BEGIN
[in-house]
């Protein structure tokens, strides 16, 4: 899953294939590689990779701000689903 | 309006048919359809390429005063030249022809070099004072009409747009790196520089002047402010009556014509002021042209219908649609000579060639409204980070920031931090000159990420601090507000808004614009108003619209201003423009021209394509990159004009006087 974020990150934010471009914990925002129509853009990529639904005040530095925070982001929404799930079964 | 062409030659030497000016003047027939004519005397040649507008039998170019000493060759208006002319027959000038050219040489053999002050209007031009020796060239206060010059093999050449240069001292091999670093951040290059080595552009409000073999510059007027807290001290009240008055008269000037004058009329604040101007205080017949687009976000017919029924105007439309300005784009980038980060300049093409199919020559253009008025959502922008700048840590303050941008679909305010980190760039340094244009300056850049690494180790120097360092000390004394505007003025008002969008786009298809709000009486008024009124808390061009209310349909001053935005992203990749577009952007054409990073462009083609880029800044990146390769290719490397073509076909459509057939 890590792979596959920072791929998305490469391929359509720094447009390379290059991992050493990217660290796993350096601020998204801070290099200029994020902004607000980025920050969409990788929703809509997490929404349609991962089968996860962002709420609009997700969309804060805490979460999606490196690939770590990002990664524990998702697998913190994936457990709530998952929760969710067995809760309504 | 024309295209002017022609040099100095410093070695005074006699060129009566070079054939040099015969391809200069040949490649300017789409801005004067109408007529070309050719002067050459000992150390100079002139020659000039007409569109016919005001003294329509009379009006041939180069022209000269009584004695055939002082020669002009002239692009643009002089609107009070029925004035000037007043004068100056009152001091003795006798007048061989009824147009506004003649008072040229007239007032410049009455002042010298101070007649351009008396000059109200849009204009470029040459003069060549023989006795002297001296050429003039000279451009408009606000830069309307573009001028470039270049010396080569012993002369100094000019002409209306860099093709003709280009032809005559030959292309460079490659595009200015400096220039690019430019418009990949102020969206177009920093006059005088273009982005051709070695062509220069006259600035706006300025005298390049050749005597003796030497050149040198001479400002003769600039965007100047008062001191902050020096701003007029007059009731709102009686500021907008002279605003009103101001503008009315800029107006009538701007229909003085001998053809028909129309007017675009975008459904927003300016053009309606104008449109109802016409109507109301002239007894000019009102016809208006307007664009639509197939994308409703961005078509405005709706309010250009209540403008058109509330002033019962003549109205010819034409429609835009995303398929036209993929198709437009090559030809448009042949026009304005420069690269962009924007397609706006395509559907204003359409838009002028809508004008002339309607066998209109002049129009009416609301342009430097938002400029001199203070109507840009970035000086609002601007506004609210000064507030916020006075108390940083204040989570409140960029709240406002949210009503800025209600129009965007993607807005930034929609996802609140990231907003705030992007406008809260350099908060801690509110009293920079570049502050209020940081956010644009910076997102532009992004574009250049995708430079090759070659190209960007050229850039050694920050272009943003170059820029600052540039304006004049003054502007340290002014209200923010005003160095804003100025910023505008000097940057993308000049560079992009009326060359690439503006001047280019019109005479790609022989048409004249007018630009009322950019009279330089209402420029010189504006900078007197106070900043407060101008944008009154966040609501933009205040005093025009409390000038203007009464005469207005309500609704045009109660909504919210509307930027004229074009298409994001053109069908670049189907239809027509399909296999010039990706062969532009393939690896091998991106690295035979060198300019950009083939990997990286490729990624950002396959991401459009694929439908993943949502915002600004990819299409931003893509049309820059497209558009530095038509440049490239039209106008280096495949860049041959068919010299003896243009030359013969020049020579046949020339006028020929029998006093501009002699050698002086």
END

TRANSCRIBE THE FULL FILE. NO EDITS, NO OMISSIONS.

[in-house]
């Protein structure tokens, strides 16, 4: 899953294939590689990779701000689903 | 309006048919359809390429005063030249022809070099004072009409747009790196520089002047402010009556014509002021042209219908649609000579060639409204980070920031931090000159990420601090507000808004614009108003619209201003423009021209394509990159004009006087 974020990150934010471009914990925002129509853009990529639904005040530095925070982001929404799930079964 | 062409030659030497000016003047027939004519005397040649507008039998170019000493060759208006002319027959000038050219040489053999002050209007031009020796060239206060010059093999050449240069001292091999670093951040290059080595552009409000073999510059007027807290001290009240008055008269000037004058009329604040101007205080017949687009976000017919029924105007439309300005784009980038980060300049093409199919020559253009008025959502922008700048840590303050941008679909305010980190760039340094244009300056850049690494180790120097360092000390004394505007003025008002969008786009298809709000009486008024009124808390061009209310349909001053935005992203990749577009952007054409990073462009083609880029800044990146390769290719490397073509076909459509057939 890590792979596959920072791929998305490469391929359509720094447009390379290059991992050493990217660290796993350096601020998204801070290099200029994020902004607000980025920050969409990788929703809509997490929404349609991962089968996860962002709420609009997700969309804060805490979460999606490196690939770590990002990664524990998702697998913190994936457990709530998952929760969710067995809760309504 | 024309295209002017022609040099100095410093070695005074006699060129009566070079054939040099015969391809200069040949490649300017789409801005004067109408007529070309050719002067050459000992150390100079002139020659000039007409569109016919005001003294329509009379009006041939180069022209000269009584004695055939002082020669002009002239692009643009002089609107009070029925004035000037007043004068100056009152001091003795006798007048061989009824147009506004003649008072040229007239007032410049009455002042010298101070007649351009008396000059109200849009204009470029040459003069060549023989006795002297001296050429003039000279451009408009606000830069309307573009001028470039270049010396080569012993002369100094000019002409209306860099093709003709280009032809005559030959292309460079490659595009200015400096220039690019430019418009990949102020969206177009920093006059005088273009982005051709070695062509220069006259600035706006300025005298390049050749005597003796030497050149040198001479400002003769600039965007100047008062001191902050020096701003007029007059009731709102009686500021907008002279605003009103101001503008009315800029107006009538701007229909003085001998053809028909129309007017675009975008459904927003300016053009309606104008449109109802016409109507109301002239007894000019009102016809208006307007664009639509197939994308409703961005078509405005709706309010250009209540403008058109509330002033019962003549109205010819034409429609835009995303398929036209993929198709437009090559030809448009042949026009304005420069690269962009924007397609706006395509559907204003359409838009002028809508004008002339309607066998209109002049129009009416609301342009430097938002400029001199203070109507840009970035000086609002601007506004609210000064507030916020006075108390940083204040989570409140960029709240406002949210009503800025209600129009965007993607807005930034929609996802609140990231907003705030992007406008809260350099908060801690509110009293920079570049502050209020940081956010644009910076997102532009992004574009250049995708430079090759070659190209960007050229850039050694920050272009943003170059820029600052540039304006004049003054502007340290002014209200923010005003160095804003100025910023505008000097940057993308000049560079992009009326060359690439503006001047280019019109005479790609022989048409004249007018630009009322950019009279330089209402420029010189504006900078007197106070900043407060101008944008009154966040609501933009205040005093025009409390000038203007009464005469207005309500609704045009109660909504919210509307930027004229074009298409994001053109069908670049189907239809027509399909296999010039990706062969532009393939690896091998991106690295035979060198300019950009083939990997990286490729990624950002396959991401459009694929439908993943949502915002600004990819299409931003893509049309820059497209558009530095038509440049490239039209106008280096495949860049041959068919010299003896243009030359013969020049020579046949020339006028020929029998006093501009002699050698002086």